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Towards Reliable Business Process Simulation: A Framework to Integrate ERP Systems


Abstract and Figures

A digital twin of an organization (DTO) is a digital replication of an organization used to analyze weaknesses in business processes and support operational decision-making by simulating different scenarios. As a key enabling technology of DTO, business process simulation provides techniques to design and implement simulation models that replicate real-life business processes. Existing approaches have been focusing on providing highly flexible design tools and data-driven evidence to improve the accuracy of simulation models. Provided with such tools and evidence, business analysts are required to reflect comprehensive aspects of reality with subjective judgments, including the design of ERP systems and the organizational interaction with the system. However, given the complexity of ERP systems, it is infeasible and error-prone to manually incorporate the business logic and data restrictions of the system into simulation models, impeding the faithfulness and reliability of the following analysis. In this work, we propose a framework to integrate ERP systems in business process simulation to overcome this limitation and ensure the reliability of the simulation results. The framework is implemented in ProM using the SAP ERP system and CPN Tools.
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Towards Reliable Business Process Simulation:
A Framework to Integrate ERP Systems
Gyunam Parkand Wil M.P. van der Aalst
Process and Data Science Group (PADS), Department of Computer Science,
RWTH Aachen University, Aachen, Germany
Summary. A digital twin of an organization (DTO) is a digital replica-
tion of an organization used to analyze weaknesses in business processes
and support operational decision-making by simulating different scenar-
ios. As a key enabling technology of DTO, business process simulation
provides techniques to design and implement simulation models that
replicate real-life business processes. Existing approaches have been fo-
cusing on providing highly flexible design tools and data-driven evidence
to improve the accuracy of simulation models. Provided with such tools
and evidence, business analysts are required to reflect comprehensive as-
pects of reality with subjective judgments, including the design of ERP
systems and the organizational interaction with the system. However,
given the complexity of ERP systems, it is infeasible and error-prone to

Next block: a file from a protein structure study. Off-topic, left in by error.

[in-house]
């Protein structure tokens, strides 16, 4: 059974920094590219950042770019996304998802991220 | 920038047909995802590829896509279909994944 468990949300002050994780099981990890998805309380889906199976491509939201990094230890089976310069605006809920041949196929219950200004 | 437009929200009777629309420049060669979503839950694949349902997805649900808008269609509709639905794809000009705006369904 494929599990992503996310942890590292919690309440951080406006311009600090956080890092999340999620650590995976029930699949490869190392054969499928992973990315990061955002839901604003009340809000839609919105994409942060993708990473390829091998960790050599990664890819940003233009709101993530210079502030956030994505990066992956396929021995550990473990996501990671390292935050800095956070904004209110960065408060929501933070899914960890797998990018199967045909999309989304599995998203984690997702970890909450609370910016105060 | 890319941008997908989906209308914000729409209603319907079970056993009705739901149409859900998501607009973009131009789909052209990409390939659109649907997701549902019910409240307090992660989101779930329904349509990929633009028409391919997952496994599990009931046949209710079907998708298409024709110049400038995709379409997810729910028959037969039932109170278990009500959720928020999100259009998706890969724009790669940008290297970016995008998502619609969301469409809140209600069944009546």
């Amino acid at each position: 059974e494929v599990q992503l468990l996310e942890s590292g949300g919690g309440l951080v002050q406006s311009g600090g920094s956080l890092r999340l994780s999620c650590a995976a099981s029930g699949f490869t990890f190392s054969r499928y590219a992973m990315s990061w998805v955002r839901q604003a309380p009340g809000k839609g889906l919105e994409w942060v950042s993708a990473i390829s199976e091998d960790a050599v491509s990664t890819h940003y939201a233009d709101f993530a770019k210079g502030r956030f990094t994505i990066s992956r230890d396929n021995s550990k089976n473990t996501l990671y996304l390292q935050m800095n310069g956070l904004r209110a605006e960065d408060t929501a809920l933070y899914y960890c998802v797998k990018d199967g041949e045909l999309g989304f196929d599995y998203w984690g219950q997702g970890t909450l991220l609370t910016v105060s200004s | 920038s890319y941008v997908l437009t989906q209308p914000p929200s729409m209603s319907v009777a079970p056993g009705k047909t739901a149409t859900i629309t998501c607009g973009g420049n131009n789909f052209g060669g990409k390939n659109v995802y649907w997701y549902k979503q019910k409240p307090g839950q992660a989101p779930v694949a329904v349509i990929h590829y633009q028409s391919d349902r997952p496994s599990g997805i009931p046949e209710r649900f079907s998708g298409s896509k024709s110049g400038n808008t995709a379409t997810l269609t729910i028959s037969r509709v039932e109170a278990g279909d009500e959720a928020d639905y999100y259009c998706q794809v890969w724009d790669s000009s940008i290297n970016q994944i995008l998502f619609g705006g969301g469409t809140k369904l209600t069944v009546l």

manually incorporate the business logic and data restrictions of the sys-
tem into simulation models, impeding the faithfulness and reliability of
the following analysis. In this work, we propose a framework to integrate
ERP systems in business process simulation to overcome this limitation
and ensure the reliability of the simulation results. The framework is
implemented in ProM using the SAP ERP system and CPN Tools.
Key words: Digital Twin, Business Process Simulation, ERP Systems,
Business Process Improvement, Process Mining
1 Introduction
A digital twin of an organization (DTO) is a digital representation of business
processes and assets across an organization. By simulating this mirrored repre-
sentation, business analysts can identify operational frictions in the organization
with data-based analytics like process mining [1] and evaluate the efficiency of
the decisions that are too expensive or dangerous to experiment with, e.g., as-
signing more resources to a task and increasing the capacity of machines.
Business process simulation is a key enabling technology of DTOs. A simula-
tion model represents reality in a simplified manner and generates hypothetical
instances of the business process, enabling the simulation of various scenarios
and “what-if” analysis. Many tools have been developed to support the design
and implementation of simulation models, including Arena and CPN Tools [2].
2 Gyunam Park and Wil M.P. van der Aalst
The successful implementation of DTOs using business process simulation re-
lies on how accurately the simulation model represents reality. Especially, given
the increasing relevance of Enterprise Resource Planning (ERP) systems in or-
ganizations, it is essential to accurately model the business logic and data re-
striction of ERP systems (e.g., SAP, Salesforce, and Microsoft Dynamics).
Traditional simulation approaches left them to the subjective judgments by
domain experts, focusing on providing easy-to-use design tools with high flexi-
bility in the implementation. Despite the flexible design tools, it is infeasible and
error-prone to design and implement simulation models reflecting the complex
design of ERP systems, making the simulation results unconvincing and unre-
liable [3]. For instance, the SAP ERP system may produce over 2,821 different